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Chinese hackers stole confidential 2008 presidential campaign email and documents, say officials

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obama election (jim robinson films flickr)
obama election (jim robinson films flickr)

Over the past year, reports have circulated of widespread cyberattacks, based in China, against American corporate, media, and infrastructure targets. Now it’s being learned that cyberespionage efforts extended to the 2008 US presidential election, and appear to have been backed by the Chinese government, according to former Obama national intelligence chief Dennis Blair. The disclosure was made the day before President Obama and Prime Minister Xi Jinping meet this weekend at the Sunnylands estate in California, writes NBC News. The hacking is reported to have focused on the Obama and McCain camps’ respective stances on China, and exfiltrated large amounts of internal data including position papers and private emails.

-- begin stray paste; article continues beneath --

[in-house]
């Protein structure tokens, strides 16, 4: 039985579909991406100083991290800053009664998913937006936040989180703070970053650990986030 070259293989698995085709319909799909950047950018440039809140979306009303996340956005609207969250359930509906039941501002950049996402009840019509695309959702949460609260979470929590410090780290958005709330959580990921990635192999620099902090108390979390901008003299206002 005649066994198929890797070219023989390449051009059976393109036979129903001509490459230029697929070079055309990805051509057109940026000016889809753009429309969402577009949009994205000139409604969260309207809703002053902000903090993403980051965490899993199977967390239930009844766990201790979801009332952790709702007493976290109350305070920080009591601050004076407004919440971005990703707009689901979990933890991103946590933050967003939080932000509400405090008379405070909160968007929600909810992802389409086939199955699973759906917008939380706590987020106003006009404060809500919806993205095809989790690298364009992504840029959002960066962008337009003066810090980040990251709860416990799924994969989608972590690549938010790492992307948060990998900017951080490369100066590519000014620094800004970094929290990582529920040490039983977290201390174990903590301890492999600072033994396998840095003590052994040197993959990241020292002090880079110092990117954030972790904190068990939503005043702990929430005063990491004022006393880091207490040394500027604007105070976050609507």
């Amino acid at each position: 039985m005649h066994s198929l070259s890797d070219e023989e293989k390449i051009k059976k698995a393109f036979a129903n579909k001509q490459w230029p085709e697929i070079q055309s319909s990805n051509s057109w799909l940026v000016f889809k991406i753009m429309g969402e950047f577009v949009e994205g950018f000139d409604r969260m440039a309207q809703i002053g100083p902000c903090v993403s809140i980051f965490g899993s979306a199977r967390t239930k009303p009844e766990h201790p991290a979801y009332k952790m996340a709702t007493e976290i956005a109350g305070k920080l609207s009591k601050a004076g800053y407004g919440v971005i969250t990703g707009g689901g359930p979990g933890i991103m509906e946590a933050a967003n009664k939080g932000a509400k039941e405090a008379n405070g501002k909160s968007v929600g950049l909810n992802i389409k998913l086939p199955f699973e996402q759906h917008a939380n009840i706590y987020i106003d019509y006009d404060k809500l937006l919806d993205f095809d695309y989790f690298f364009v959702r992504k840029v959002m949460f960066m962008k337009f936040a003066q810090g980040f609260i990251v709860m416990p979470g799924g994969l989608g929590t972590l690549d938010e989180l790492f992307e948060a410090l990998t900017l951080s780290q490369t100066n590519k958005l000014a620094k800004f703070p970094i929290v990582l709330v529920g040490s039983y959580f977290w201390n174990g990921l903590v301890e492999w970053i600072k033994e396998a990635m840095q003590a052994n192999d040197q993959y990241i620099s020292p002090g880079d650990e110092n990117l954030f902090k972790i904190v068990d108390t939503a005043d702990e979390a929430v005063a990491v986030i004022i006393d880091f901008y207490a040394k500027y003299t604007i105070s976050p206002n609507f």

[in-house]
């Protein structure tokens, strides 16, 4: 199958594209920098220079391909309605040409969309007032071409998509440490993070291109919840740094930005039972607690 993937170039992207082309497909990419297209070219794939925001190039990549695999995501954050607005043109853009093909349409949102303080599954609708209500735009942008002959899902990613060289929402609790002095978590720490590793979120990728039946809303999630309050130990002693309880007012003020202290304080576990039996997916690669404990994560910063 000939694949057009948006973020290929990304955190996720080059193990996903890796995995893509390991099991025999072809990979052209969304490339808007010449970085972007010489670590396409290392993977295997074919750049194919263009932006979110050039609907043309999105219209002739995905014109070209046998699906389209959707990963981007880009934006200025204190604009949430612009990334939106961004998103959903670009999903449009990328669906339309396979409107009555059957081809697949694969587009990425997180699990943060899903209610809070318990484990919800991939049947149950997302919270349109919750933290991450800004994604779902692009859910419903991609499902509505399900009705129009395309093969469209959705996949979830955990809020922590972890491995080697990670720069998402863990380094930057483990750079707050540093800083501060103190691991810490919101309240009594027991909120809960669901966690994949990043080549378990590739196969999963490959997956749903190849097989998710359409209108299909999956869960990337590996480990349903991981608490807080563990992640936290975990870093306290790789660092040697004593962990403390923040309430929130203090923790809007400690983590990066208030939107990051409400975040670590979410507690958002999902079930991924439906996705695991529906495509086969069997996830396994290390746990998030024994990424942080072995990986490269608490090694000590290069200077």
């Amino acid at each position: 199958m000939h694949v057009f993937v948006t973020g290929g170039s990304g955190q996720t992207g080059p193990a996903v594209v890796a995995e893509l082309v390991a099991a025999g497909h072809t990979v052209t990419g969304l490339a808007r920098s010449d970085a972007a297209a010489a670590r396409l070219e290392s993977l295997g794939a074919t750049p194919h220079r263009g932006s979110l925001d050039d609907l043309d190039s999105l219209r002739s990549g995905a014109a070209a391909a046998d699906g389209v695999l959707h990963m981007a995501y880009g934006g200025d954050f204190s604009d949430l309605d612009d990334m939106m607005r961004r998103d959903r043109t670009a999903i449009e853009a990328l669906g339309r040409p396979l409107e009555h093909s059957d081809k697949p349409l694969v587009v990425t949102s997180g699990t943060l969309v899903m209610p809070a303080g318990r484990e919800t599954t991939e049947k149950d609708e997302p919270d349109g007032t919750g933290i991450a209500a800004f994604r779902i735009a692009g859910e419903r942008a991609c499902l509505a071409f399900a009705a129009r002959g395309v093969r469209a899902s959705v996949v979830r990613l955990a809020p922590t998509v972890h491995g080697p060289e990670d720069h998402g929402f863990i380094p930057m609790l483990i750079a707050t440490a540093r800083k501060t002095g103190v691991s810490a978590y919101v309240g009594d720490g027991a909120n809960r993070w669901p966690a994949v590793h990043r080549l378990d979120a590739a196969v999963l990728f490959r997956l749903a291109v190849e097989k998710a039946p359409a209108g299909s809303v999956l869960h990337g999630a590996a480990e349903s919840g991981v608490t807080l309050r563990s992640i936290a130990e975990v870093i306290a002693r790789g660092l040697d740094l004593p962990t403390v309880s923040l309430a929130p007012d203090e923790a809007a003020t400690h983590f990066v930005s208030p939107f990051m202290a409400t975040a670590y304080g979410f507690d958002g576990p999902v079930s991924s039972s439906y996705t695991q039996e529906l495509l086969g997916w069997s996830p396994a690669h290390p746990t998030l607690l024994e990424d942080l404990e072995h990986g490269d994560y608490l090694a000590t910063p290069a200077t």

Obama previously disclosed the attacks in 2009

NBC points out that Obama previously disclosed the attacks in loose terms in 2009, saying that "hackers gained access to emails and a range of campaign files," without divulging where the attacks originated. The efforts to access confidential data were reportedly sustained for months after an email phishing attack gave the hackers access to party networks.

Private email to Taiwanese president Ma Ying-jeou

We're now learning that the McCain camp was similarly attacked. One piece of information reported to have been acquired is a private email from then-presidential candidate John McCain to Taiwanese president Ma Ying-jeou supporting the country’s efforts to modernize its military. Afterward, a McCain adviser reported being contacted by a senior Chinese diplomat about the correspondence — putting him "on notice" that China knew what was going on.

In addition to this weekend's talks in California, the ongoing cyberattacks will be at the top of the list for discussion at next month's Strategic and Economic Dialogue meeting between the countries' top diplomats. But government officials are skeptical about the prospect for speedy progress given the economic incentives at play and China's continued insistence that it's not to blame. By starting a dialogue, it's hoped that the nations can agree to standards of behavior, but that horizon could be far down the road.